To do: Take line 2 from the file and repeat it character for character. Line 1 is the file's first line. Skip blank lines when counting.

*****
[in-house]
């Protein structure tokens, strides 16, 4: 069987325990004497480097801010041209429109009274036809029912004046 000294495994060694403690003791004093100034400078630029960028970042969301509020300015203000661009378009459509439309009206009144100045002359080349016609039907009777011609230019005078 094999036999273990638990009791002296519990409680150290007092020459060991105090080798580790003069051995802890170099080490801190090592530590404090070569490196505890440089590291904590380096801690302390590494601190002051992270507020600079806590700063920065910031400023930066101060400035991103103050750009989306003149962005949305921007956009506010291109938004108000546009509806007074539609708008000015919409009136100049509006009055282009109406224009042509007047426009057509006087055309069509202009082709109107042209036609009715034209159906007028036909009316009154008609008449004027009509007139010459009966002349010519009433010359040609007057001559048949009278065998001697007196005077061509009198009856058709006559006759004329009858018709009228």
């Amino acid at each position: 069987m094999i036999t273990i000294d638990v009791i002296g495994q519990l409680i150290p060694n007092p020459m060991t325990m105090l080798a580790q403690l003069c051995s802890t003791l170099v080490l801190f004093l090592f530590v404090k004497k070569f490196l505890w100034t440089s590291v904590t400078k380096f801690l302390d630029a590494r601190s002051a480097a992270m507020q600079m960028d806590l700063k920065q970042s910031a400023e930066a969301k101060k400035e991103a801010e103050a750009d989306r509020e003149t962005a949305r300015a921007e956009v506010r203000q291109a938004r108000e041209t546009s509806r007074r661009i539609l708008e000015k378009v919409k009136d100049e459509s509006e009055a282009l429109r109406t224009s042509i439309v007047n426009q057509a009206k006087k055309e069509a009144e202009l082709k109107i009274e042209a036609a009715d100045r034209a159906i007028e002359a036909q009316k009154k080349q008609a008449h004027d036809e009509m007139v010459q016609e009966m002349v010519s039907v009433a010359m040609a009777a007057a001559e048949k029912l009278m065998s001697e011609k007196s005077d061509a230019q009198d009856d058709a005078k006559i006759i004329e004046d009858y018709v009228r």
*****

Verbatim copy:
């Protein structure tokens, strides 16, 4: 069987325990004497480097801010041209429109009274036809029912004046 000294495994060694403690003791004093100034400078630029960028970042969301509020300015203000661009378009459509439309009206009144100045002359080349016609039907009777011609230019005078 094999036999273990638990009791002296519990409680150290007092020459060991105090080798580790003069051995802890170099080490801190090592530590404090070569490196505890440089590291904590380096801690302390590494601190002051992270507020600079806590700063920065910031400023930066101060400035991103103050750009989306003149962005949305921007956009506010291109938004108000546009509806007074539609708008000015919409009136100049509006009055282009109406224009042509007047426009057509006087055309069509202009082709109107042209036609009715034209159906007028036909009316009154008609008449004027009509007139010459009966002349010519009433010359040609007057001559048949009278065998001697007196005077061509009198009856058709006559006759004329009858018709009228």